Samsung contemplates mobile phone factory in Indonesia
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South Korean-based Samsung Electronics Co., the world’s biggest technology firm by revenue, is looking into the possibility of establishing a mobile phone manufacturing plant in Indonesia, one of the world’s largest mobile phone markets.
Executives of PT Samsung Electronics Indonesia, the Korean giant’s local arm, expressed the firm’s interest in setting up a mobile phone factory during a meeting with Industry Minister MS Hidayat on Tuesday in Jakarta.
“Samsung has yet to reveal the value [of its total possible investment], but I told them about various tax incentives that we may provide for the investment,” he told reporters after the meeting at his office.
Samsung’s plan would help the firm cut down mobile phone imports from regional peers, such as Vietnam, and such an investment would be economically feasible due to Indonesia’s lucrative market, according to Hidayat.
The plan is important to Indonesia, which is among the most attractive emerging markets for overseas investors, as it attempts to cut imports after recording its first-ever trade deficit last year, totaling US$1.65 billion, as well as to attract a sizable amount of investment to develop more value-added goods.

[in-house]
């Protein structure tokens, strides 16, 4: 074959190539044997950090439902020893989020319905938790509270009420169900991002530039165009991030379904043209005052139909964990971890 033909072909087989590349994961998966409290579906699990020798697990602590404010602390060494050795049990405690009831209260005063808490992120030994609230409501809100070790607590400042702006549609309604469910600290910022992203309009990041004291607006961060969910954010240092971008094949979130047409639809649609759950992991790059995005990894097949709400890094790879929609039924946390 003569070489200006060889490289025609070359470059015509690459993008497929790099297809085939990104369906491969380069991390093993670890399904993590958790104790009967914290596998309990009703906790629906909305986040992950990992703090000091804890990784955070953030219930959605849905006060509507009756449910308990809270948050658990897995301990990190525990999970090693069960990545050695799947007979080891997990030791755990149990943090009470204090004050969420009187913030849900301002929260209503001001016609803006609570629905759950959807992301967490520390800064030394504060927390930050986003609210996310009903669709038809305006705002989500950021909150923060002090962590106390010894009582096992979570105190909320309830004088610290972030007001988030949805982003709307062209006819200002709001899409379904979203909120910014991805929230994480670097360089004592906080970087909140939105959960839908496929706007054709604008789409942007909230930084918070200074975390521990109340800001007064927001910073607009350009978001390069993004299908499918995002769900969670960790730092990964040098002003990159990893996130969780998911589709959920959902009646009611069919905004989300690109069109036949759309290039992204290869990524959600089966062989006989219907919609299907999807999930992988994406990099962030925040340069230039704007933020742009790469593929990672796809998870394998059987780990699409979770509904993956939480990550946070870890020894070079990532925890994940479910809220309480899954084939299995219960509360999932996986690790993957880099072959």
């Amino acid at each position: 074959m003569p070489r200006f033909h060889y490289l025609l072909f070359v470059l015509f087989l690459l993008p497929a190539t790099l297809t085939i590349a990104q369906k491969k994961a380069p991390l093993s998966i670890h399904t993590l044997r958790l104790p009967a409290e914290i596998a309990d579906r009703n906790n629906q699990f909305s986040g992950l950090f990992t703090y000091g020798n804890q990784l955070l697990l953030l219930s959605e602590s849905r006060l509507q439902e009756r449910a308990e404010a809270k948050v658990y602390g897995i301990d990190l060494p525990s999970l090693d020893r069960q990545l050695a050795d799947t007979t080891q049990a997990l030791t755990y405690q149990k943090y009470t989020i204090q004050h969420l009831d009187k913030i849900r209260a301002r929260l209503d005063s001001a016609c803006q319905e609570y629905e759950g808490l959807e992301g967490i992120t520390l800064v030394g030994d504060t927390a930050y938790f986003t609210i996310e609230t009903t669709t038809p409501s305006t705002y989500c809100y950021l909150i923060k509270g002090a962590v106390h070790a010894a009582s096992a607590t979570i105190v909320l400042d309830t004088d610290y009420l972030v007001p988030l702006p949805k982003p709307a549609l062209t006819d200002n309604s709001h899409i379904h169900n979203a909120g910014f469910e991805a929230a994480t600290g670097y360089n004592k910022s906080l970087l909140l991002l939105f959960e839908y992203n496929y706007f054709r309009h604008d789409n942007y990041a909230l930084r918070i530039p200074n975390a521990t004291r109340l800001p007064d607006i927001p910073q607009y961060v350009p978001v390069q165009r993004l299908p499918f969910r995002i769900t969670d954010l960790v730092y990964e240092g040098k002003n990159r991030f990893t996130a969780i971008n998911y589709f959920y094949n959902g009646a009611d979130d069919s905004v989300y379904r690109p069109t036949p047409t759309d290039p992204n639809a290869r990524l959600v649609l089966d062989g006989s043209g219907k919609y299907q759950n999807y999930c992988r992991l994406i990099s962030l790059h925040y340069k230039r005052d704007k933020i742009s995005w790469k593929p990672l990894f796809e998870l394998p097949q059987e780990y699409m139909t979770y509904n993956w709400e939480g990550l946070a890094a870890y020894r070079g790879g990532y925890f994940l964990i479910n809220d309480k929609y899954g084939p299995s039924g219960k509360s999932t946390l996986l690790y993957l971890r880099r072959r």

Indonesia, Southeast Asia’s biggest economy, has seen demand for consumer goods — including mobile phones — rise markedly in recent years thanks to an emerging middle class that makes up more than half of the population.
It imported approximately 50 million mobile phones worth $4.5 billion last year. Samsung, which last year globally overtook Apple for smartphone sales and Nokia for mobile handsets, contributed around $1.2 billion to the total, according to the Industry Ministry’s statistics.
The producer of Galaxy smartphones and tablets claimed it supplied 80 percent of all Android smartphones used in the world’s fourth most-populous nation.
Indonesia is now among the world’s largest mobile phone markets. The figure of subscriber identification module (SIM) cards in the country is more than 120 percent of its overall population.
To curb illegal phones and stimulate investment in the domestic mobile phone industry, the government issued a new ruling, effective as of Jan. 1, that only allows registered importers, with licenses issued by the Trade Ministry, to import a wide range of mobile phones, including smartphones, hand-held devices and tablets.
Samsung’s plan followed on the heels of another move by Taiwan-based Foxconn Technology Group — the world’s largest electronics manufacturer that supplies components to major clients such as Apple Inc., Dell Inc., and Microsoft Corp. Earlier, Foxconn reported plans to spend up to $10 billion in investment over the span of five years to develop manufacturing plants in Indonesia.
Investment Coordinating Board (BKPM) chairman Chatib Basri said the government was currently in the final rounds of negotiations with Foxconn over a few issues, but declined to comment further.
“What is certain is that the progress is positive,” he told The Jakarta Post in a text message.
Samsung has operated in Indonesia for several years producing a wide range of electronic products and exporting components to at least 80 countries.